Critics can say what they like, but there are several key factors they have failed to consider (or ignore) . Number one, be informed before you state your views. If half the people that the reporters interviewed (by pulling commuters over to the side of the road) actually looked into the organizations position, they'd learn that they aren't assisting in suicides. The billboard isn't directed at your average "Emo" teenager or middle-aged person with relationship, self esteem, financial or run of the mill problems. The message is not telling people to go off themselves, because they are depressed. The billboard is meant to get people thinking about patient rights and inform people of the choices we all have, under the law. Secondly, it is very easy for a young, healthy individual to pass judgement on someone who is ill. If you are healthy, you've never experienced what it's like to have chronic pain, lose the ability to care for yourself, be constantly in and out of hospitals, reliant on machines and/or medication to survive. If you're healthy there's no way you can truly understand the stress, anxiety and desperation that can come along with knowing that there is no cure, that you might never get better, or worst, knowing that your condition will only degenerate over time. Unless a person is in this type of situation, he/she should hold their tongue. Lastly, critics should recall that church and state are separate. While many people's religious faith might influence them into thinking euthanasia or suicide is wrong, they should be mindful that their religious beliefs should only determine how they, themselves choose to live their life. It isn't right to impose personal, religious beliefs onto the law. Contrarily, I think people should be aware of the options they have and be conscious of the fact that life can change in an instance; so you're better off being prepared. It is tremendously helpful having the peace of mind, that God forbid you should get sick, or injured, that the people who hold your life in their hands will make decisions based on what YOU want for your life, as opposed to what THEY feel you should do with your life. At the end of the day, you are the only one that has to live in YOUR shoes. I think it's a good thing, to make people consider their choices.

Euthanasia is illegal here in the United States and often a hotly debated topic. I'm sure most adults are familiar with the name Jack Kevorkian, made famous (perhaps infamous, as "Dr. Death") by his stance and facilitation of assisted suicides, for terminally ill patients. He was convicted and spent time in prison for helping over a dozen people end their lives. It was a highly publicized case, here in the states, and even spawned a movie (which I've seen), called "You Don't Know Jack," which starred Al Pachino, John Goodman & Susan Sarandon. It was his story that first introduced me to the concept of euthanasia (I was a senior in high school when he was convicted in 1998 and had heard media coverage throughout the 1990's) and forced me to seriously think about the topic.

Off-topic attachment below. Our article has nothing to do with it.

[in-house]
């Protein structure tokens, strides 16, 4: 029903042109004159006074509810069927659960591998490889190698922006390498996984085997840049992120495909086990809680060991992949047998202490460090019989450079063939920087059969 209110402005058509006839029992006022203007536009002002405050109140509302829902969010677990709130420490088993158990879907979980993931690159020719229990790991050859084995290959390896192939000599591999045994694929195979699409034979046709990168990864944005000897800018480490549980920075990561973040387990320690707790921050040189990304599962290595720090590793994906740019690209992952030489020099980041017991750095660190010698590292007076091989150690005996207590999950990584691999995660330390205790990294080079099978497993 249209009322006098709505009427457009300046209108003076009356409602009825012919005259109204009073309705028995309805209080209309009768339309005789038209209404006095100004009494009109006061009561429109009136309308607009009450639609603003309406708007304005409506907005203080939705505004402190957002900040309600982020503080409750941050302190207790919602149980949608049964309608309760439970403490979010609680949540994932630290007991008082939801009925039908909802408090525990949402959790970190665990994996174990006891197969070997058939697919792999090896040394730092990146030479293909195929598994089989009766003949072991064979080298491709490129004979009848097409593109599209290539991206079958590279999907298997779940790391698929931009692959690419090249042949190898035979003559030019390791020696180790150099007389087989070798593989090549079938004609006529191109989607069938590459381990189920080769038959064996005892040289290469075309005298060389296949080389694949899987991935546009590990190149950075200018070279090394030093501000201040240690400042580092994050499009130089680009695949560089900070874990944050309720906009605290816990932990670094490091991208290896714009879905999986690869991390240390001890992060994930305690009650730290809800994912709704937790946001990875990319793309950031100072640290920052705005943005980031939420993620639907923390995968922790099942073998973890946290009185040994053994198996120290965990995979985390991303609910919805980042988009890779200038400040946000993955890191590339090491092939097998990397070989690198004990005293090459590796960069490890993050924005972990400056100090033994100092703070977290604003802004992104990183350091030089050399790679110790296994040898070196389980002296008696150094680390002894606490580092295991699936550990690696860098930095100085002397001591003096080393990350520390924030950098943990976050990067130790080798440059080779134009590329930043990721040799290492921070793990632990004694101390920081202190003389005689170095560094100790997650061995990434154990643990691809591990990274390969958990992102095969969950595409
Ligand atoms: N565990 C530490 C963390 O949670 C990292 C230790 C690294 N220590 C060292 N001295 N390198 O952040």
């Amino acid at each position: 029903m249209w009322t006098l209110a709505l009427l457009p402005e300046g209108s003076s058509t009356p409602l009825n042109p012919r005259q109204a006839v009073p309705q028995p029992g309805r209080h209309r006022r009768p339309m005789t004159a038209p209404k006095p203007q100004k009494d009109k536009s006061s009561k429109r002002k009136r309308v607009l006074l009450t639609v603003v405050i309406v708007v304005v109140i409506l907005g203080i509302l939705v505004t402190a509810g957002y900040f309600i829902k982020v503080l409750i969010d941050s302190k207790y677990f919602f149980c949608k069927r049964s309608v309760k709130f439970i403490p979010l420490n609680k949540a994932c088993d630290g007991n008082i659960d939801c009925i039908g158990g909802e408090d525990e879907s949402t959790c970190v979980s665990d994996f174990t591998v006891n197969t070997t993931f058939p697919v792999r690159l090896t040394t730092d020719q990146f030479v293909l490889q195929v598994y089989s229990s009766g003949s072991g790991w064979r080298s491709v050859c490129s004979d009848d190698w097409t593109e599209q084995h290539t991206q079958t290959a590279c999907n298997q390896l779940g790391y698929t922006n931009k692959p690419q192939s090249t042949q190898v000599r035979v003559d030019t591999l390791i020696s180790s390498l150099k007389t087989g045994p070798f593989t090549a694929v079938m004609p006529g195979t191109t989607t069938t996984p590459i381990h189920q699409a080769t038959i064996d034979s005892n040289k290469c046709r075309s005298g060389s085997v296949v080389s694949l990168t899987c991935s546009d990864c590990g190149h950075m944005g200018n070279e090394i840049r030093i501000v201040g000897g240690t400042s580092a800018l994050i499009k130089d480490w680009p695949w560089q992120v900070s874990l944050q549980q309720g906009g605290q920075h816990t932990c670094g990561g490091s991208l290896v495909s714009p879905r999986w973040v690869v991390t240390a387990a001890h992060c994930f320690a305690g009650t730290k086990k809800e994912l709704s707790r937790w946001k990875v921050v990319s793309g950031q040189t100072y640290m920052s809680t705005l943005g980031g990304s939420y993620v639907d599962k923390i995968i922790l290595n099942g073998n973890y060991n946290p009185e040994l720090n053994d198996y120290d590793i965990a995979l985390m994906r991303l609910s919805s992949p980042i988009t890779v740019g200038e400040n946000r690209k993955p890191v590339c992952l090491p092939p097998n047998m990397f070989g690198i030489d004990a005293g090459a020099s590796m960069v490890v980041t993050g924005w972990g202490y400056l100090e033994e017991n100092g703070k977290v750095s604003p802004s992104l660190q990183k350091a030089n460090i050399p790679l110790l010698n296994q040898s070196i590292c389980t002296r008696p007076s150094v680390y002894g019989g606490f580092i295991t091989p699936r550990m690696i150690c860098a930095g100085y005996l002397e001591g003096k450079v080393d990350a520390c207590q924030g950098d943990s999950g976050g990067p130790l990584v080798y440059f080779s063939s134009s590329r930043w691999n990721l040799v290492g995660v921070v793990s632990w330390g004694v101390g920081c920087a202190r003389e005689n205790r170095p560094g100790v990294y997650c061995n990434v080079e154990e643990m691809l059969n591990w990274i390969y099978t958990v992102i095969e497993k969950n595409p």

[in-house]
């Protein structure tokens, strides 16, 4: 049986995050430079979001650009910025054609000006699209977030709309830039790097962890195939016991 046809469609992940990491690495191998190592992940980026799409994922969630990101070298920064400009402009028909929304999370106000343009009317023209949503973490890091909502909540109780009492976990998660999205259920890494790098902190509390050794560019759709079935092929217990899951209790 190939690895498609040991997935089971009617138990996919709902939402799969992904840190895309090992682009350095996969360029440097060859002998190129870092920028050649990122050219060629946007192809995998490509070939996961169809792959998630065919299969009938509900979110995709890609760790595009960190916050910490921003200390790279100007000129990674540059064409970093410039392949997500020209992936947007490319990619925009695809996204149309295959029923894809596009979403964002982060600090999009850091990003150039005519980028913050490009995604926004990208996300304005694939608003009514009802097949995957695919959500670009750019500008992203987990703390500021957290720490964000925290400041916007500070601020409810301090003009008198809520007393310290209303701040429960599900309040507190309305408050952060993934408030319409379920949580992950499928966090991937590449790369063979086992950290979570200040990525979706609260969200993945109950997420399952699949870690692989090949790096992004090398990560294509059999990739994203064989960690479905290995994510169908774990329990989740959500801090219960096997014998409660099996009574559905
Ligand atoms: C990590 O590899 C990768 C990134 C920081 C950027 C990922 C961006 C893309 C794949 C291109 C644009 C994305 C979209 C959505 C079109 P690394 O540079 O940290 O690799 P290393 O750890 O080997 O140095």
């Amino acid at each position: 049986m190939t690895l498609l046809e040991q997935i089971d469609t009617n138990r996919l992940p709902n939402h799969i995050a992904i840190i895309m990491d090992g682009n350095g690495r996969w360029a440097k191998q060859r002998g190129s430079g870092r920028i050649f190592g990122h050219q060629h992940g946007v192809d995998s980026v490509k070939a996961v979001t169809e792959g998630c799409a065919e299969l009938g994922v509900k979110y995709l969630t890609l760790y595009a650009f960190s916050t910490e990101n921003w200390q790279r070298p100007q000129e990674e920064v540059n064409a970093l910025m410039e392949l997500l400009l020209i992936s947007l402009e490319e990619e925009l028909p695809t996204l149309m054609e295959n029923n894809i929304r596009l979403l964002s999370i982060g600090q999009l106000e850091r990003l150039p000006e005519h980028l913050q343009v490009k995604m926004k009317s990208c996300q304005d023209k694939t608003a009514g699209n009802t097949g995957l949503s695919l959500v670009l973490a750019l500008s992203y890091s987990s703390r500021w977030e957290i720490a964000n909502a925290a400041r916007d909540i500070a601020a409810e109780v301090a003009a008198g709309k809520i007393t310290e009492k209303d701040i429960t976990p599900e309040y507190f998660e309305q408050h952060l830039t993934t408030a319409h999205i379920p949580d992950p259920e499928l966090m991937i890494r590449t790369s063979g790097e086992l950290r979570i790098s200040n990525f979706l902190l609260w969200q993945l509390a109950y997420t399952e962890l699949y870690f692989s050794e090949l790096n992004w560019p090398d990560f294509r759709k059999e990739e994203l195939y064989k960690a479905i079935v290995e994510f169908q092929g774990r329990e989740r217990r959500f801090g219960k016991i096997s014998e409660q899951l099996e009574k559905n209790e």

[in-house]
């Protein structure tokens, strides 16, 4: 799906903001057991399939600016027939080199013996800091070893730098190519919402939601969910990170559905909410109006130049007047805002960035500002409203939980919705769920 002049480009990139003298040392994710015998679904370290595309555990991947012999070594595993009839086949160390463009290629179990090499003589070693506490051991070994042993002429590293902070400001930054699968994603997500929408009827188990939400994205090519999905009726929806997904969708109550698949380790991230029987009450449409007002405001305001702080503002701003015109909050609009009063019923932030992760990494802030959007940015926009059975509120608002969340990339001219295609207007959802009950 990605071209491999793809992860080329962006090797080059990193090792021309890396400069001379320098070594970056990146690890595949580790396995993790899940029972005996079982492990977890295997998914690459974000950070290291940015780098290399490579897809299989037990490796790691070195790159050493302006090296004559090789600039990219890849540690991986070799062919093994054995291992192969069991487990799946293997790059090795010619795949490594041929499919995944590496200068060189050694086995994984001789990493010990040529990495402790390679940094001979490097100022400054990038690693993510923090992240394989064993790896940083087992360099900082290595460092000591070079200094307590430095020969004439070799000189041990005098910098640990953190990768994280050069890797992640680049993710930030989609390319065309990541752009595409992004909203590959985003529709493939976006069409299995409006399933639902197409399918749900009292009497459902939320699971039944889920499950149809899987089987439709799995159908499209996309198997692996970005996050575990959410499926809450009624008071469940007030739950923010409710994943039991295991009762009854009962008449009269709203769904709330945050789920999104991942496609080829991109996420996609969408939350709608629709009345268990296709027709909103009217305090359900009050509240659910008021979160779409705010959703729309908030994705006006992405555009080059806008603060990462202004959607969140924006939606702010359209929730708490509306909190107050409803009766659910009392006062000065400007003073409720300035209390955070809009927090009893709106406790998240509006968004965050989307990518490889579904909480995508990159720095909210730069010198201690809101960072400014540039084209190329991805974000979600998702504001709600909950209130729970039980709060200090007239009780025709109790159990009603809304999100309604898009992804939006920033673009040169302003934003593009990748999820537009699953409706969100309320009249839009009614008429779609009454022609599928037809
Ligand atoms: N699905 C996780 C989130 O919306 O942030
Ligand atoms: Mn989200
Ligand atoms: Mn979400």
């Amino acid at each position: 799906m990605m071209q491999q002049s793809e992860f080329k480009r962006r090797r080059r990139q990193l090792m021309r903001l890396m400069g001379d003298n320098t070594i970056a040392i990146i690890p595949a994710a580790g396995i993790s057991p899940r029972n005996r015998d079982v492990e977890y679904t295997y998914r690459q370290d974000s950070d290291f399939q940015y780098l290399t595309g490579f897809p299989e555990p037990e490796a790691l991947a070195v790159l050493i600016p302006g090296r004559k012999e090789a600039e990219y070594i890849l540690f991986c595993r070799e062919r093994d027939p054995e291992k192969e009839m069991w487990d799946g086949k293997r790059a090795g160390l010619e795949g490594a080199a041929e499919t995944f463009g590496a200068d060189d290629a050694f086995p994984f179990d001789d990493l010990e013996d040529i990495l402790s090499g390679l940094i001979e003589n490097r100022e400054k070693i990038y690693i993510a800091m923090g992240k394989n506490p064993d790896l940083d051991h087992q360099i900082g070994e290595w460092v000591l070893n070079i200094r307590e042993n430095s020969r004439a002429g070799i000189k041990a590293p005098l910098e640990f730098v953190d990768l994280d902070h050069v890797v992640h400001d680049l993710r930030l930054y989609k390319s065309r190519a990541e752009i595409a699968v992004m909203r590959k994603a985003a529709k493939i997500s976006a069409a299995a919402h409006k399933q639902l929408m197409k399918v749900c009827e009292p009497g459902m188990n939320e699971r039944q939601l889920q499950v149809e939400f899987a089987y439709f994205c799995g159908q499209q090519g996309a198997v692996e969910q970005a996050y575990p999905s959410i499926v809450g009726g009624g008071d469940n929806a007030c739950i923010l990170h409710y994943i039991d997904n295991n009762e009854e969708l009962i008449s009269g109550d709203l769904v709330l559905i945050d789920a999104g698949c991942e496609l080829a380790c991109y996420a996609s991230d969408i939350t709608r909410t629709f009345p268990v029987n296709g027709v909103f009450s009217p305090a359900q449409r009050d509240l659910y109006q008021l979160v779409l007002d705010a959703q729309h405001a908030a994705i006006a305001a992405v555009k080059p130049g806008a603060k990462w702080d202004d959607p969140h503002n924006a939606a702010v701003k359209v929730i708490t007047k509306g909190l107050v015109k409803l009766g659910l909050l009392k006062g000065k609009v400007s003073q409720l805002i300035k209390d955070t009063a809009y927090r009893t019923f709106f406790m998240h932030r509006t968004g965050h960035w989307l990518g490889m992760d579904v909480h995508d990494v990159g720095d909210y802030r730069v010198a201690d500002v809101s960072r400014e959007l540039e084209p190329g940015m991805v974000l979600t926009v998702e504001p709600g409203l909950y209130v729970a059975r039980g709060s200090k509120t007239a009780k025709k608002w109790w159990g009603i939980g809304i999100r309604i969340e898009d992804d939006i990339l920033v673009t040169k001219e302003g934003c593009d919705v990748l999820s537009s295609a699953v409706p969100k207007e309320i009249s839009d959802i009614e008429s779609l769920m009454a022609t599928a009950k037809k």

Although it is a touchy subject in the US, it is not so controversial worldwide. Many American and Brithish citizens have turned to other, more liberal socities to ease their suffering. Countries like Switzerland, allow medically assisted suicide and therefore get an influx of "suicide tourism" annually. In fact, there is a recent independent film (still listed as "currently in production" by Point Grey Pictures) called "The Suicide Tourist," which documents two cases of individuals that traveled to Switzerland to end their lives. The film is said to follow an American man during his last days and a Vancouver couple, petitioning to die together as a couple. I'm not sure if the wife won the right to join her husband in this particular case, because she was said to be healthy (which, for the record I oppose). However, I know of similar cases, where couples (both ill) have sought, and succeeded in dying together, through assisted suicide. Both cases from the film took place at Digitas clinic in Zurich, where for a fee of about €7,000 you can be injected with a lethal dose of sodium pentobarbitol and die, quickly and peacefully.